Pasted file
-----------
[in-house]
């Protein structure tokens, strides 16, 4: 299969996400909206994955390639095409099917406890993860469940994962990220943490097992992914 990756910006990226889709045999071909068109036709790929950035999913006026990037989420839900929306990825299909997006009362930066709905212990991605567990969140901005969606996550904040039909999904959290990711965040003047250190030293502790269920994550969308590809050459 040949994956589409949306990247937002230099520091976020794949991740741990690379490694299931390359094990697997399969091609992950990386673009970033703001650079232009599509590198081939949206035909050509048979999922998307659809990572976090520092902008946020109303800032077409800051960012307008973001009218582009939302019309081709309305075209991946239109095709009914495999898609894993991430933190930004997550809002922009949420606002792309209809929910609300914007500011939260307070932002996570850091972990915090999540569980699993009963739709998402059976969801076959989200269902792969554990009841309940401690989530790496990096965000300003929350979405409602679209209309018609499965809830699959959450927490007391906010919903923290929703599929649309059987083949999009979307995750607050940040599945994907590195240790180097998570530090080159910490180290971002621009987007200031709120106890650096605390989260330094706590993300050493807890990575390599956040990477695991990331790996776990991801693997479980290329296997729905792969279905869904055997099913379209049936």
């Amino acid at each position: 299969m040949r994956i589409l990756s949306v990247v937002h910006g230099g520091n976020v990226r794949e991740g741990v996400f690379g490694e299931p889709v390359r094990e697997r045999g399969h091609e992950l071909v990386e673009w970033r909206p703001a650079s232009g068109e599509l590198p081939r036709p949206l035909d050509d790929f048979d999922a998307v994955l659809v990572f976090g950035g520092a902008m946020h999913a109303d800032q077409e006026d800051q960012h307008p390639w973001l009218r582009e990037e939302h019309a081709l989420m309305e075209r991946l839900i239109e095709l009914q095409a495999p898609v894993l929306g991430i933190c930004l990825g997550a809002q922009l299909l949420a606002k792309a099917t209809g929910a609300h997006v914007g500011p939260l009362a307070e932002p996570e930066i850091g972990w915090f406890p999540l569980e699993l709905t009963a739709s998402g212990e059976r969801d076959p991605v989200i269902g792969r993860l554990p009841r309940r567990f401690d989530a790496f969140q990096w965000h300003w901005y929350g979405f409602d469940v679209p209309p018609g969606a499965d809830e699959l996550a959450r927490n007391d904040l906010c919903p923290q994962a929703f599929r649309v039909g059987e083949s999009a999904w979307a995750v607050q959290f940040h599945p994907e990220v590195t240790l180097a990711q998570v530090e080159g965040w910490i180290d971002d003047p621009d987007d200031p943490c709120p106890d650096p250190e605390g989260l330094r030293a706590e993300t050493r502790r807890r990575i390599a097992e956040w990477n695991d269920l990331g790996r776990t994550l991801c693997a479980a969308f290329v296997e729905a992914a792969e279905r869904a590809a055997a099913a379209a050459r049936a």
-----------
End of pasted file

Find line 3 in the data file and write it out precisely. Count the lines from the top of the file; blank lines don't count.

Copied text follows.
């Amino acid at each position: 299969m040949r994956i589409l990756s949306v990247v937002h910006g230099g520091n976020v990226r794949e991740g741990v996400f690379g490694e299931p889709v390359r094990e697997r045999g399969h091609e992950l071909v990386e673009w970033r909206p703001a650079s232009g068109e599509l590198p081939r036709p949206l035909d050509d790929f048979d999922a998307v994955l659809v990572f976090g950035g520092a902008m946020h999913a109303d800032q077409e006026d800051q960012h307008p390639w973001l009218r582009e990037e939302h019309a081709l989420m309305e075209r991946l839900i239109e095709l009914q095409a495999p898609v894993l929306g991430i933190c930004l990825g997550a809002q922009l299909l949420a606002k792309a099917t209809g929910a609300h997006v914007g500011p939260l009362a307070e932002p996570e930066i850091g972990w915090f406890p999540l569980e699993l709905t009963a739709s998402g212990e059976r969801d076959p991605v989200i269902g792969r993860l554990p009841r309940r567990f401690d989530a790496f969140q990096w965000h300003w901005y929350g979405f409602d469940v679209p209309p018609g969606a499965d809830e699959l996550a959450r927490n007391d904040l906010c919903p923290q994962a929703f599929r649309v039909g059987e083949s999009a999904w979307a995750v607050q959290f940040h599945p994907e990220v590195t240790l180097a990711q998570v530090e080159g965040w910490i180290d971002d003047p621009d987007d200031p943490c709120p106890d650096p250190e605390g989260l330094r030293a706590e993300t050493r502790r807890r990575i390599a097992e956040w990477n695991d269920l990331g790996r776990t994550l991801c693997a479980a969308f290329v296997e729905a992914a792969e279905r869904a590809a055997a099913a379209a050459r049936a």